Housing Market Tracker - Sovereign Wealth Funds Not White Knights

by: Judy Weil

Quote of the Day

"There's no way anybody's going to catch a falling knife. Why come in now?" - Craig Russell, a chief market strategist in Beijing at Saxo Bank, on how foreign sovereign wealth funds were burnt in previous, recent U.S. acquisitions, and so are now absent in the current leg of the financial crisis. (Int'l Herald Tribune, Mar. 17th)

Global Subprime Fallout

Train wreck on Wall Street. "Is it really the central bank's role to make life easy for high-flying financiers? Bernanke and his colleagues decided the risk of allowing the collapse of Bear Stearns was too much for the ailing US economy. If it simply had been a question of incompetence and poor business practice at one company, the Fed may well have stood by and allowed Bear Stearns to collapse... [But] we've seen from the subprime crisis the extent to which the international financial system has become truly globalised. Ratepayers across Australia and pensioners in Norway are only just beginning to discover the extent of the losses they have incurred." (Sydney Morning Herald, Mar. 18th)

Sovereign Wealth Funds Shying Away From Wall Street. "One group conspicuously absent from a last minute deal to scoop up Bear Stearns on the cheap were the sovereign wealth funds that have spent billions of dollars on Wall Street lately... Analysts said Monday that sovereign funds are likely to keep away from U.S. financial assets for now... Shares in the top broker in China, Citic Securities, surged Monday, driven in part by the company distancing itself from a deal reached last year to invest in Bear Stearns... China has also seen its stake in Blackstone Group cut in half since the private equity firm went public in June." (Int'l Herald Tribune, Mar. 17th)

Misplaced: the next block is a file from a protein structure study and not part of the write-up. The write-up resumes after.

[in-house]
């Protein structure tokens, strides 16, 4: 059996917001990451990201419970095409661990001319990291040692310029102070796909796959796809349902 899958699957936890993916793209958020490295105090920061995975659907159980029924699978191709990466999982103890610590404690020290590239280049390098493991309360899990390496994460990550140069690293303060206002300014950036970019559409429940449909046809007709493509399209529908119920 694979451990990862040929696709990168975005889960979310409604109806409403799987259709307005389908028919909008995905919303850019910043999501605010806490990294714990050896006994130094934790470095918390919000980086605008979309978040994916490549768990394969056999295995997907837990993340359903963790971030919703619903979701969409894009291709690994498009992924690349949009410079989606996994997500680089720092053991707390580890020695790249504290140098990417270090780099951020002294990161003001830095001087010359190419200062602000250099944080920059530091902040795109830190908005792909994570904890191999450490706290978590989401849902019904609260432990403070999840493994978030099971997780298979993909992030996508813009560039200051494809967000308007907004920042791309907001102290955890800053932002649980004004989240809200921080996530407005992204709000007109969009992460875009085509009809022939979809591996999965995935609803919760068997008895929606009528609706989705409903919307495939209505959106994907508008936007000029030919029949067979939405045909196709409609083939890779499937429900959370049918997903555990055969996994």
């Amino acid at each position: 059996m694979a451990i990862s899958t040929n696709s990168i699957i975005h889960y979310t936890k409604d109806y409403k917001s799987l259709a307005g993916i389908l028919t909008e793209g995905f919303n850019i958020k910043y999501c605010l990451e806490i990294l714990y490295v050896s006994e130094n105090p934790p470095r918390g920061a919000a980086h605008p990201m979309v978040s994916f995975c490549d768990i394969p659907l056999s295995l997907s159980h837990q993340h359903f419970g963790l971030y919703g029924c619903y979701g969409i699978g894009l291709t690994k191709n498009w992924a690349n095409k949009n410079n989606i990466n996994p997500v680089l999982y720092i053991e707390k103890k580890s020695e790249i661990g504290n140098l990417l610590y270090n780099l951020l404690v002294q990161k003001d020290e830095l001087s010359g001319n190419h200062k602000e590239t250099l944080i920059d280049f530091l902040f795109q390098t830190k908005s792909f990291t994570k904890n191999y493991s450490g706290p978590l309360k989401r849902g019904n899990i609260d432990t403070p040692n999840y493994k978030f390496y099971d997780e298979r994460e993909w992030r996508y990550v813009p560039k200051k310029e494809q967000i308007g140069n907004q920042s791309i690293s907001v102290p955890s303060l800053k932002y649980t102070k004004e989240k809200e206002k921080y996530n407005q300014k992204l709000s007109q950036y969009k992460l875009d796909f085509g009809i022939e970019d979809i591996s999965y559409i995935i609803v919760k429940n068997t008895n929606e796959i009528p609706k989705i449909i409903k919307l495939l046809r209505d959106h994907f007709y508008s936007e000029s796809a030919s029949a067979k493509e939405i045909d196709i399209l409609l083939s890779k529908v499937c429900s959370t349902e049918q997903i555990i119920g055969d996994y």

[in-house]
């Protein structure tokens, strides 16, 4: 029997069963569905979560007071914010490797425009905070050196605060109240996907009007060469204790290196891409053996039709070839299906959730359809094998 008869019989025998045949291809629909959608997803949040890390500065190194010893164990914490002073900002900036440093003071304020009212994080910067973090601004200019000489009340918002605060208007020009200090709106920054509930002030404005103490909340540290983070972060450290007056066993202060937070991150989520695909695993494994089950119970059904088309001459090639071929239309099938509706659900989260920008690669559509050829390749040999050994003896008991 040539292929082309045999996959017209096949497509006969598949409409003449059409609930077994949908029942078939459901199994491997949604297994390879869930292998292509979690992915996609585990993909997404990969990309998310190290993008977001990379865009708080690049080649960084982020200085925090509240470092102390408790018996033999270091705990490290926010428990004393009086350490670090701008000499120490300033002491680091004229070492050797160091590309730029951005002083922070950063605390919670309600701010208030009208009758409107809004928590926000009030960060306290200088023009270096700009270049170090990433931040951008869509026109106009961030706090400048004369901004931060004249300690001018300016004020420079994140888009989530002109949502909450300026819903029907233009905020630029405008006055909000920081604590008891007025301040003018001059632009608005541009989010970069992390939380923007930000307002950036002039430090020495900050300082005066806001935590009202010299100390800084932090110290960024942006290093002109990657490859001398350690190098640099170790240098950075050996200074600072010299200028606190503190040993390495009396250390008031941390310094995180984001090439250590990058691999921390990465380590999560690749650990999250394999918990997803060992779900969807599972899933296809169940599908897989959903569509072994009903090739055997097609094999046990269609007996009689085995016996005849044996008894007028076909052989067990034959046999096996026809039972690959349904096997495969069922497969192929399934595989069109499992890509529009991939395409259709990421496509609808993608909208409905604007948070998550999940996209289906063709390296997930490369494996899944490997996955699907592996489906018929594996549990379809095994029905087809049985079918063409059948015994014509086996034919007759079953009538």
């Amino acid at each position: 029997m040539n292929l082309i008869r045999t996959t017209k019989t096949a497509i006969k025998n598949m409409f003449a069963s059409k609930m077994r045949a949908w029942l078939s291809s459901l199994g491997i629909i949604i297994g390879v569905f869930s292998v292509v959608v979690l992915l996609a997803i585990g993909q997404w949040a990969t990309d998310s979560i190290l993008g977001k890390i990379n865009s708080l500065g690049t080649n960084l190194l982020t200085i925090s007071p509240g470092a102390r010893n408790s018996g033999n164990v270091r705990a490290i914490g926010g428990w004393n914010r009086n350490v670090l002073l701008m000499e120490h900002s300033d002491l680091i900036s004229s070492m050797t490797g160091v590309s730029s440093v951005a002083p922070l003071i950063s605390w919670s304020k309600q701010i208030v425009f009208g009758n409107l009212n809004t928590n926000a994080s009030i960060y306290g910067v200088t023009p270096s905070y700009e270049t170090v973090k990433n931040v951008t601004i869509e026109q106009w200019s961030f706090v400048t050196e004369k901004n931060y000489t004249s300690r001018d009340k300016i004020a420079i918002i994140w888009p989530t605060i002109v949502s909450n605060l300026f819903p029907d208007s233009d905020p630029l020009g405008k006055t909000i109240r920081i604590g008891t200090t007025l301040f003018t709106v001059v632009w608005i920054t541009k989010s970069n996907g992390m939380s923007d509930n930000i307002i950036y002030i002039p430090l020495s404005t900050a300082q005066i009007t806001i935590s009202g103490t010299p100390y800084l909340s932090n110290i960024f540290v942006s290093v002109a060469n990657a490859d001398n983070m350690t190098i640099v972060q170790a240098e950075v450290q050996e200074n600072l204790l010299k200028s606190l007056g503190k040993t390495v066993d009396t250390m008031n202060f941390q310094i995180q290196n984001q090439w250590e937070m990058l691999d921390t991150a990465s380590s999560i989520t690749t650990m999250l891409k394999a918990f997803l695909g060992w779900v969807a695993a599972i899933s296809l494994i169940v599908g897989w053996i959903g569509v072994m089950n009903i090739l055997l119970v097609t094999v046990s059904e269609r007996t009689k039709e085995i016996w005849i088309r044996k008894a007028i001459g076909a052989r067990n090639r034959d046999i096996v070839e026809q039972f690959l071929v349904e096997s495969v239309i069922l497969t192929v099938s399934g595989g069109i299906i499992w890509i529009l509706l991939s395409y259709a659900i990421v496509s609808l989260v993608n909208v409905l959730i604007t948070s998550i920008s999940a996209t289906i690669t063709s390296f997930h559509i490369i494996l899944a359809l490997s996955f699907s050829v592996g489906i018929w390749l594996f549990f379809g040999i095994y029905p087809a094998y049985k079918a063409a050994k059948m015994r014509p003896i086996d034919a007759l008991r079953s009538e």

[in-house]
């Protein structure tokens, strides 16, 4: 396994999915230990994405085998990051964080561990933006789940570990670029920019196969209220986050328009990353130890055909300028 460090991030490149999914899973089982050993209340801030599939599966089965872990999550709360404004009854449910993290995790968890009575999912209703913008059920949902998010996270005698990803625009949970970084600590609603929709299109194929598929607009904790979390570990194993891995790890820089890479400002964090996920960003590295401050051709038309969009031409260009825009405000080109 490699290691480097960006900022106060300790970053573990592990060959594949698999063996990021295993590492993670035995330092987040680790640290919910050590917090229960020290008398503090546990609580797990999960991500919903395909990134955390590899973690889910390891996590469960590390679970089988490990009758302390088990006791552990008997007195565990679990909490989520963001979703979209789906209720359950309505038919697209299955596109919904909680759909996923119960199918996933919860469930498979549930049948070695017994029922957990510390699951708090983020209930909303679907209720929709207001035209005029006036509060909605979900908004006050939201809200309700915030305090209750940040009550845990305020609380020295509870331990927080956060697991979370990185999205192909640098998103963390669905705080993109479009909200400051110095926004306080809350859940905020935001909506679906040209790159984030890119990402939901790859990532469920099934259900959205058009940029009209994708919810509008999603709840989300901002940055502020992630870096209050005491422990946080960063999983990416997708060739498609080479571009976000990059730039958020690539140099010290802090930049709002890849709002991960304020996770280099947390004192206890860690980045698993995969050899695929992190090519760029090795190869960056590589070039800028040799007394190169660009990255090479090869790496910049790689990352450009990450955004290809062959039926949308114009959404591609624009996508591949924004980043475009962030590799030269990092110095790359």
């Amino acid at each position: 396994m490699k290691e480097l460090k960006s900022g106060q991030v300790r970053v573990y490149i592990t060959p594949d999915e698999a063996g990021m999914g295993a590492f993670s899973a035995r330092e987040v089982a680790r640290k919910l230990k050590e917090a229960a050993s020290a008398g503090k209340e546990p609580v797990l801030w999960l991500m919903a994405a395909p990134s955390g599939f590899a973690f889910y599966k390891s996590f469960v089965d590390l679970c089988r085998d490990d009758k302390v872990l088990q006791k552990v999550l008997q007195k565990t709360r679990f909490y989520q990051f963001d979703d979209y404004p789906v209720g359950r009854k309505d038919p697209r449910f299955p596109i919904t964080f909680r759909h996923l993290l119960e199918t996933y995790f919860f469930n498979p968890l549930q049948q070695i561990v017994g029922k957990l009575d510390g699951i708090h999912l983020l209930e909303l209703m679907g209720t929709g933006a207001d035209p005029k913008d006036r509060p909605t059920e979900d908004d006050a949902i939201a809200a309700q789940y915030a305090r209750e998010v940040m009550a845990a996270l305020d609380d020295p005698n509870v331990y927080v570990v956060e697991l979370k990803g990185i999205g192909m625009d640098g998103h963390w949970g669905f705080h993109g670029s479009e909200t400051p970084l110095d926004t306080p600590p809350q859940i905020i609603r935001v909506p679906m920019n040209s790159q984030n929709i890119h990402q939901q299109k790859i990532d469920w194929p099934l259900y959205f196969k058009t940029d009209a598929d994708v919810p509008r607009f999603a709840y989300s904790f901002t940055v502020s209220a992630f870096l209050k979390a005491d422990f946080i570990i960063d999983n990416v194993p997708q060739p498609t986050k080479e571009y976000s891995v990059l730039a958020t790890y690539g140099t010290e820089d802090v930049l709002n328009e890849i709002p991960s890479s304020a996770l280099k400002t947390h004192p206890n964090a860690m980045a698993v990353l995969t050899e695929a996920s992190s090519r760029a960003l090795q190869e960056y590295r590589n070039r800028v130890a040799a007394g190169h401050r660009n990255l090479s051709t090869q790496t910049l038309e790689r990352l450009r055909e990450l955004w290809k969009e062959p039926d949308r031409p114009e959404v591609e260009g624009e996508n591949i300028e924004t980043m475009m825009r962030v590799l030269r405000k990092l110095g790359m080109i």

CIBC Could Face $362-Million Writedown Related To FGIC. "Financial Guaranty Insurance Co, the bond insurer known as FGIC [is] in trouble, having reported a net loss of US$1.89-billion in Q4'07. Canadian Imperial Bank of Commerce Shareholders should be interested because FGIC is the counterparty to $566-million of the bank’s exposure to subprime mortgages. CIBC has already written down part of this exposure, but could now be facing a further writedown of $362-million related to FGIC, according to Blackmont Capital analyst Brad Smith. In addition, FGIC is likely a “sizeable” counterparty to CIBC’s more than $20-billion in non-subprime monoline hedges, Mr. Smith said." (Canadian Financial Post Trading Desk, Mar. 17th)

UBS Drops Most in Nine Years on Report of Job Cuts. "UBS AG, Europe's biggest bank by assets, fell the most in more than nine years in Swiss trading after reports that the company may cut as many as 8,000 jobs, propose a new capital increase and sell businesses... Deutsche Bank AG: Credit-default swaps on UBS jumped 25 basis points to 235. SonntagsZeitung, citing unidentified managers present at the company's top executives' meeting last week: UBS plans to cut 5%-10% of jobs across its different units and may also propose a capital increase at its shareholders meeting in April. UBS on March 14 denied... that it may... sell its Paine Webber U.S. brokerage unit to raise money." (Bloomberg, Mar. 17th)

U.S. Mortgage Mess Creeps North. "The effects of the U.S. subprime crisis are showing up on the fringe of the Canadian mortgage business, even though mainstream lending and the housing market are on solid ground. Lenders catering to riskier borrowers... a sector that held about 5% of the Canadian mortgage market before... August, are struggling to fund their operations... Some offices have been closed, employees have been let go, and fewer so-called alternative products are being offered to borrowers who do not qualify for regular loans... Toronto-based Xceed Mortgage Corp. yesterday suspended its line of uninsured mortgage products. Canadian lender MoneyConnect Inc. told brokers last week that it's liquidating a portfolio of mortgages." (The Globe and Mail, Mar. 13th)

Get Seeking Alpha's housing market coverage by email -- it's free and takes only seconds to sign up.